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Notes: Health paying off for Gallagher

Notes: Health pays off for Gallagher

MESA, Ariz. -- Sean Gallagher didn't check the list to see which scouts from other teams were at HoHoKam Park on Saturday to watch the Cubs right-hander pitch.

Gallagher has been mentioned often in trade rumors. He's focused on trying to win a job, and right now, it's with the Cubs. On Saturday against Arizona, the right-hander struck out two and walked one, facing seven batters over two innings.

"I'm not worried about who's in the stands," Gallagher said. "I'm just here trying to open a few eyes and trying to find a spot on this team. I'm coming to get my work done, go out there and prepare every day.

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"I'm just working my tail off every day. If someone says, 'Hey, the job is yours,' I'm still going to bust my butt every day, 110 percent."

Gallagher fell behind hitters in his first outing. This was much better, and a lot of the credit goes to him for being in better shape. When he left Chicago, Gallagher was 250 pounds. Now, he's 220.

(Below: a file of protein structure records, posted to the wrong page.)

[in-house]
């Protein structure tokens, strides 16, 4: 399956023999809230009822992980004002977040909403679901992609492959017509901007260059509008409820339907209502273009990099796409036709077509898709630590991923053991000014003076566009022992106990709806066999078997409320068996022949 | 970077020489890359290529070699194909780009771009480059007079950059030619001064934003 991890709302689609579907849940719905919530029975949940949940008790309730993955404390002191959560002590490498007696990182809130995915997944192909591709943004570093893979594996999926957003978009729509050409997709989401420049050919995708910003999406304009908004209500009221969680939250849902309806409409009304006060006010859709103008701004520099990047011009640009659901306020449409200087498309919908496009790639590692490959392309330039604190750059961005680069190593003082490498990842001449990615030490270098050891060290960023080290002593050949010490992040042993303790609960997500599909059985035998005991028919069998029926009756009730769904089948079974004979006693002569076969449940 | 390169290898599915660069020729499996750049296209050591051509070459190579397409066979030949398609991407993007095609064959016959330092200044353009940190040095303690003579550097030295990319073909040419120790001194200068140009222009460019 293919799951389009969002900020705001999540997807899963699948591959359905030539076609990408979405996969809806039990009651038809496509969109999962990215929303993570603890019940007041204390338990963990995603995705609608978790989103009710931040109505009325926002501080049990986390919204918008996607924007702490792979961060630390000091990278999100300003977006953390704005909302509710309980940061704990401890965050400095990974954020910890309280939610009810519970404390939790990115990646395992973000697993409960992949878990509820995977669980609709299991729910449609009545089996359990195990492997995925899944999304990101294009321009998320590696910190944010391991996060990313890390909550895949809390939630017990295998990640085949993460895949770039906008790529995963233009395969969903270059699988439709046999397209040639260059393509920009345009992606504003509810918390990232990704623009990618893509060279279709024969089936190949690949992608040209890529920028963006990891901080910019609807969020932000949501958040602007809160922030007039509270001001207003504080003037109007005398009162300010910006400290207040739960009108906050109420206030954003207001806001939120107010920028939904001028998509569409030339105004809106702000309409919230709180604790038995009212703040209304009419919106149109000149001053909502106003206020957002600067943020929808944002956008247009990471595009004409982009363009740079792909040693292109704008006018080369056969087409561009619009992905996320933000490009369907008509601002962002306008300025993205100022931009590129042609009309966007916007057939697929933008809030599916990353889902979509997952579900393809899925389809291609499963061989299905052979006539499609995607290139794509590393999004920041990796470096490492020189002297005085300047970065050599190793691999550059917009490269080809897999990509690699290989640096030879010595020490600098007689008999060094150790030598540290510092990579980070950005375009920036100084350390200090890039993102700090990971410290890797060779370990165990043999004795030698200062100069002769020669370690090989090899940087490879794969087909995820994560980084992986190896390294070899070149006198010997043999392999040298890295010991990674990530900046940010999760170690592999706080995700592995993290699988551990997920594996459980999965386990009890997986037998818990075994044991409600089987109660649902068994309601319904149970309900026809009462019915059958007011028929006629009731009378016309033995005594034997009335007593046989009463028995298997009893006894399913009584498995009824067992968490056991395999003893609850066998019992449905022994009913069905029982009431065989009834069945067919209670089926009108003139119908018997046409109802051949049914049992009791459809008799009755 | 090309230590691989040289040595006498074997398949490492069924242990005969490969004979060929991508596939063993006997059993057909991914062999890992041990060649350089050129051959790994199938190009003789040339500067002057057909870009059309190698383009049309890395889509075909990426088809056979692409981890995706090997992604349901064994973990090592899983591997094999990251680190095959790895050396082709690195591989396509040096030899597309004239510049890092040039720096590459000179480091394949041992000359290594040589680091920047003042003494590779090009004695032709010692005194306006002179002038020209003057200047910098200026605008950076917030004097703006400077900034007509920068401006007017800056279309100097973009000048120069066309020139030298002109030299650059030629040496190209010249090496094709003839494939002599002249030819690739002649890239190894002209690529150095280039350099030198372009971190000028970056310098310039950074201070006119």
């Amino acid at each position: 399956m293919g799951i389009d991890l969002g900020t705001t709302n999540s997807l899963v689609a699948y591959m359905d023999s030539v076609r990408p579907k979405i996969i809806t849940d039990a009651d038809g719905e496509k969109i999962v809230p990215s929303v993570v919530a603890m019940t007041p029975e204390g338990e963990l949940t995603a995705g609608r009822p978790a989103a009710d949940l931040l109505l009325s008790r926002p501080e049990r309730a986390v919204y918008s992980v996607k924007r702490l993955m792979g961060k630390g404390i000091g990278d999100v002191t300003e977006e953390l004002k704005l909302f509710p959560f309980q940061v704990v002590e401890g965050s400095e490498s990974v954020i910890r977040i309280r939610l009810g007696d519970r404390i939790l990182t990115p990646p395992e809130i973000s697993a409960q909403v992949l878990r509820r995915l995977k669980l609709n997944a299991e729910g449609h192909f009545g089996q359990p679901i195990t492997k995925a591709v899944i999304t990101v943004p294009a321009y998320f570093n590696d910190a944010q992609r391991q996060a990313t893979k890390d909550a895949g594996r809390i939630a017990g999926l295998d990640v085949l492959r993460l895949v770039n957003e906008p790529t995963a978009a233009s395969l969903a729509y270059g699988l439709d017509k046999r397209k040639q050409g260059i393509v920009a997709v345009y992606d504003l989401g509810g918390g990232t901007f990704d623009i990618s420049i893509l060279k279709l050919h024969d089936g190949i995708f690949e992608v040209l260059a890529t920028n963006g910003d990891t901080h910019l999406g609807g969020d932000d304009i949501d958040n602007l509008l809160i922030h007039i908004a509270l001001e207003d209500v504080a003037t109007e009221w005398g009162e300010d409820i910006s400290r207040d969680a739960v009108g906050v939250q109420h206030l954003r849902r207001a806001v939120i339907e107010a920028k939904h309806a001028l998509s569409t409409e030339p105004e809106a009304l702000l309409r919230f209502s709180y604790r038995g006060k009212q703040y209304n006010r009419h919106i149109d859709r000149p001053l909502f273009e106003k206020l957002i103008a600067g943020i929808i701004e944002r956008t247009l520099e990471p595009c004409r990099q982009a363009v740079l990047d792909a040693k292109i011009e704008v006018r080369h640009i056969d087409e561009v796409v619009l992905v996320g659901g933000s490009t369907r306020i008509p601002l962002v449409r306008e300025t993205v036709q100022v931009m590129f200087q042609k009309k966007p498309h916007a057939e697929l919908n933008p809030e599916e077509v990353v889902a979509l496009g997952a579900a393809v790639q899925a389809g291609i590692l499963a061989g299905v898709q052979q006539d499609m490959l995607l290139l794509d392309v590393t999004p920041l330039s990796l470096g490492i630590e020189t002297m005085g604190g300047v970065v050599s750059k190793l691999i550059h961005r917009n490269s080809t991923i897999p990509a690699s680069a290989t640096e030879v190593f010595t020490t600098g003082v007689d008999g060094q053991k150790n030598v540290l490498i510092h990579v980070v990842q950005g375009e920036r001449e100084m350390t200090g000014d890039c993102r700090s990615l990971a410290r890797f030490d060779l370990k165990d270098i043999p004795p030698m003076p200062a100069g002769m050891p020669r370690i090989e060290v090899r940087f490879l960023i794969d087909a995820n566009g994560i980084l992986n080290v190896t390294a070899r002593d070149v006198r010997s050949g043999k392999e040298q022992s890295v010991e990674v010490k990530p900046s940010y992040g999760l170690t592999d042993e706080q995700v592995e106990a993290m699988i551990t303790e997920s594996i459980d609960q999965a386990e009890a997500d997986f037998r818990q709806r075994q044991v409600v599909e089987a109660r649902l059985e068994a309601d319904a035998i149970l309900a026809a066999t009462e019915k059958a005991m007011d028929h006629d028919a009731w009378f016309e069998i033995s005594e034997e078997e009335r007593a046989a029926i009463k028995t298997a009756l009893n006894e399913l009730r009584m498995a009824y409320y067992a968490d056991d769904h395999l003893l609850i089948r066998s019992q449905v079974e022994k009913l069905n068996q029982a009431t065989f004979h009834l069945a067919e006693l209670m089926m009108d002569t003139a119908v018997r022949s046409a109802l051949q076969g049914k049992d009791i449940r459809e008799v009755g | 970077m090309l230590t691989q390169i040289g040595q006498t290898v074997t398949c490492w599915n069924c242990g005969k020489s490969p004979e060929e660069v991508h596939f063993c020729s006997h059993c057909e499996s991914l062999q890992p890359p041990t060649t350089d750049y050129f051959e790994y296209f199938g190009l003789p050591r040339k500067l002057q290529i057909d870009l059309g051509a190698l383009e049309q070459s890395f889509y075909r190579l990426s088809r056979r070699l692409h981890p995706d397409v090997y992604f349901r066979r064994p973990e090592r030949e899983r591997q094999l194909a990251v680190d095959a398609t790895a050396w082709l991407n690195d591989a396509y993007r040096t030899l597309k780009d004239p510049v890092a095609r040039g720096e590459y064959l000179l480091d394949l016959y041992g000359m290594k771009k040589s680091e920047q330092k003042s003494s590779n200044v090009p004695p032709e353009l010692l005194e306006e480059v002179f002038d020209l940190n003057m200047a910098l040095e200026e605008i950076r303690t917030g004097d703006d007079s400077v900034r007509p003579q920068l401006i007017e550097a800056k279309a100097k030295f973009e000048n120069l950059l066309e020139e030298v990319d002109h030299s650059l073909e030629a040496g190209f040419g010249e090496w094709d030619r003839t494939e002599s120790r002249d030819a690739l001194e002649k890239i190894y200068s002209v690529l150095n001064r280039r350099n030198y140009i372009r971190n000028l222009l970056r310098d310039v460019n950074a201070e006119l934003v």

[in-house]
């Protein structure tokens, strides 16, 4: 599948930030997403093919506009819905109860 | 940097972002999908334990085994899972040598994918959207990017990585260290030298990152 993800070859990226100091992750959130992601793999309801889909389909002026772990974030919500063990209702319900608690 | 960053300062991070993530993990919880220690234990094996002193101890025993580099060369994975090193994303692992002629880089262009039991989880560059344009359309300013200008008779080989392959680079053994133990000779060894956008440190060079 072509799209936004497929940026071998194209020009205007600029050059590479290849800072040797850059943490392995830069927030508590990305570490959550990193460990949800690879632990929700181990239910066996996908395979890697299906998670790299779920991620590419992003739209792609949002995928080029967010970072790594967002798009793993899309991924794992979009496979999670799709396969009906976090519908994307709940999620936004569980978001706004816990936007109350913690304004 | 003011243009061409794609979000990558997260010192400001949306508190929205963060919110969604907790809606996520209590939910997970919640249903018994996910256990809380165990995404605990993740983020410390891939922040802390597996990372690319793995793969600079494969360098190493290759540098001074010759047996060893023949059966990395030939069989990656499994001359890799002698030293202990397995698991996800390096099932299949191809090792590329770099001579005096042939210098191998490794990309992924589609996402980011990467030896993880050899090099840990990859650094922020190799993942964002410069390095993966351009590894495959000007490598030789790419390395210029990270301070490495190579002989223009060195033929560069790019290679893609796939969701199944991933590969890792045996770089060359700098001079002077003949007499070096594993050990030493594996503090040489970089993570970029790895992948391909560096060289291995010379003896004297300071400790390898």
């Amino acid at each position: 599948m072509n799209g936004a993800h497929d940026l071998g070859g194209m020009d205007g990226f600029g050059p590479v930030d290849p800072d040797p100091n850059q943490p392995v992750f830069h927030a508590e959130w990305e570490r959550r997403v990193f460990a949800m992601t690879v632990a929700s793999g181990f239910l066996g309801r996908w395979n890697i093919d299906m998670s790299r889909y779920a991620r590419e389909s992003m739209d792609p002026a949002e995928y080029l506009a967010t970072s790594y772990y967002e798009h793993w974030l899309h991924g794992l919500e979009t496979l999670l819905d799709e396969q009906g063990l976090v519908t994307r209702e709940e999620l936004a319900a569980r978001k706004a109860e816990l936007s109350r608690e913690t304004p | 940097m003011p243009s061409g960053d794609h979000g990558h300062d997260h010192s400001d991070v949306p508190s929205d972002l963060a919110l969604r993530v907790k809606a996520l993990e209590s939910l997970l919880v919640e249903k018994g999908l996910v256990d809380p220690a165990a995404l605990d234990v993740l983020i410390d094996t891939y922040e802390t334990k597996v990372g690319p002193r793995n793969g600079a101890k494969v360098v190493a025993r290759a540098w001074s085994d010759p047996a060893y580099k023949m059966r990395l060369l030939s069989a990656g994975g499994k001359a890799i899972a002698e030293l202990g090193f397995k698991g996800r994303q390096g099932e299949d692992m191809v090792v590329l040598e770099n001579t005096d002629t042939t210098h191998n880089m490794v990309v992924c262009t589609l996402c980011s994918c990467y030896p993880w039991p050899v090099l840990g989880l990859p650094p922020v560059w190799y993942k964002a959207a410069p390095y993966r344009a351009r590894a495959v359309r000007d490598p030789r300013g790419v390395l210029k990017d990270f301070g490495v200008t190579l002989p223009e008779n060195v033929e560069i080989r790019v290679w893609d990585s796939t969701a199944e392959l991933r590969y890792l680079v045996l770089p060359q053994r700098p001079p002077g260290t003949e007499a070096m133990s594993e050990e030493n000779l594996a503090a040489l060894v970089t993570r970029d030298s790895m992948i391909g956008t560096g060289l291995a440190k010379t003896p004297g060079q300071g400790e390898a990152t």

"It's so much easier," he said. "I don't feel I have to put in so much exertion into every pitch and fight against myself."

He's more agile in the field. In the sixth, Gallagher scampered to first to take a flip from first baseman Derrek Lee for a putout.

"Normally, I would've missed that one," Gallagher said. "The old me would be five steps behind the new me. I feel pretty good."

Welcome back: Alfonso Soriano went 2-for-4 on Saturday, including an RBI single, in his first game since Spring Training began. He had been sidelined with a nondisplaced fracture in a finger on his right hand, but didn't have any problems with the bat.

He looked comfortable running, but says he's only going 85 percent, not 100 percent.